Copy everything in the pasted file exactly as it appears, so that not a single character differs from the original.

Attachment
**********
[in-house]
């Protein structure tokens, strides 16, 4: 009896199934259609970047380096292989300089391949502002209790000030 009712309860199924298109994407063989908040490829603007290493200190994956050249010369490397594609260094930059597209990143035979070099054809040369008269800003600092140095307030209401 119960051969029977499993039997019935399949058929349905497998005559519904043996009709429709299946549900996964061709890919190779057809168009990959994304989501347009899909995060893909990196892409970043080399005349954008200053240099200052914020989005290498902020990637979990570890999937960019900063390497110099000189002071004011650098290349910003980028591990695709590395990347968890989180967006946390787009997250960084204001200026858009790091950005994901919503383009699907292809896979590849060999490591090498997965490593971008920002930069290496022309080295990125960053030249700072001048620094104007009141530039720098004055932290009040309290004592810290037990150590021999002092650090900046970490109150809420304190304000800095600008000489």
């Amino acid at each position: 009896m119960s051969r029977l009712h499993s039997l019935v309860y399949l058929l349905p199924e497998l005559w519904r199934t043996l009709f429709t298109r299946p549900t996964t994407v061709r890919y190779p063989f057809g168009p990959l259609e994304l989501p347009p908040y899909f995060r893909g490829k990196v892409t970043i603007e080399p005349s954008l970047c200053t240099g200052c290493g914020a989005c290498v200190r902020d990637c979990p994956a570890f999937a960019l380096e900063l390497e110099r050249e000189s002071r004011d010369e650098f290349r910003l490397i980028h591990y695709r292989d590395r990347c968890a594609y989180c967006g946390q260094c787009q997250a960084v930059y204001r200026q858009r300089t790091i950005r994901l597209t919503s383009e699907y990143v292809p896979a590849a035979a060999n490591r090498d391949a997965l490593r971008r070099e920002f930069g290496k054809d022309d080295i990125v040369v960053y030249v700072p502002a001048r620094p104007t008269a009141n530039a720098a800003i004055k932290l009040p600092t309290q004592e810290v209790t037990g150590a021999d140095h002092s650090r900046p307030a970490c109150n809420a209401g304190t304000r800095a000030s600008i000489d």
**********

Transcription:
[in-house]
């Protein structure tokens, strides 16, 4: 009896199934259609970047380096292989300089391949502002209790000030 009712309860199924298109994407063989908040490829603007290493200190994956050249010369490397594609260094930059597209990143035979070099054809040369008269800003600092140095307030209401 119960051969029977499993039997019935399949058929349905497998005559519904043996009709429709299946549900996964061709890919190779057809168009990959994304989501347009899909995060893909990196892409970043080399005349954008200053240099200052914020989005290498902020990637979990570890999937960019900063390497110099000189002071004011650098290349910003980028591990695709590395990347968890989180967006946390787009997250960084204001200026858009790091950005994901919503383009699907292809896979590849060999490591090498997965490593971008920002930069290496022309080295990125960053030249700072001048620094104007009141530039720098004055932290009040309290004592810290037990150590021999002092650090900046970490109150809420304190304000800095600008000489």
């Amino acid at each position: 009896m119960s051969r029977l009712h499993s039997l019935v309860y399949l058929l349905p199924e497998l005559w519904r199934t043996l009709f429709t298109r299946p549900t996964t994407v061709r890919y190779p063989f057809g168009p990959l259609e994304l989501p347009p908040y899909f995060r893909g490829k990196v892409t970043i603007e080399p005349s954008l970047c200053t240099g200052c290493g914020a989005c290498v200190r902020d990637c979990p994956a570890f999937a960019l380096e900063l390497e110099r050249e000189s002071r004011d010369e650098f290349r910003l490397i980028h591990y695709r292989d590395r990347c968890a594609y989180c967006g946390q260094c787009q997250a960084v930059y204001r200026q858009r300089t790091i950005r994901l597209t919503s383009e699907y990143v292809p896979a590849a035979a060999n490591r090498d391949a997965l490593r971008r070099e920002f930069g290496k054809d022309d080295i990125v040369v960053y030249v700072p502002a001048r620094p104007t008269a009141n530039a720098a800003i004055k932290l009040p600092t309290q004592e810290v209790t037990g150590a021999d140095h002092s650090r900046p307030a970490c109150n809420a209401g304190t304000r800095a000030s600008i000489d």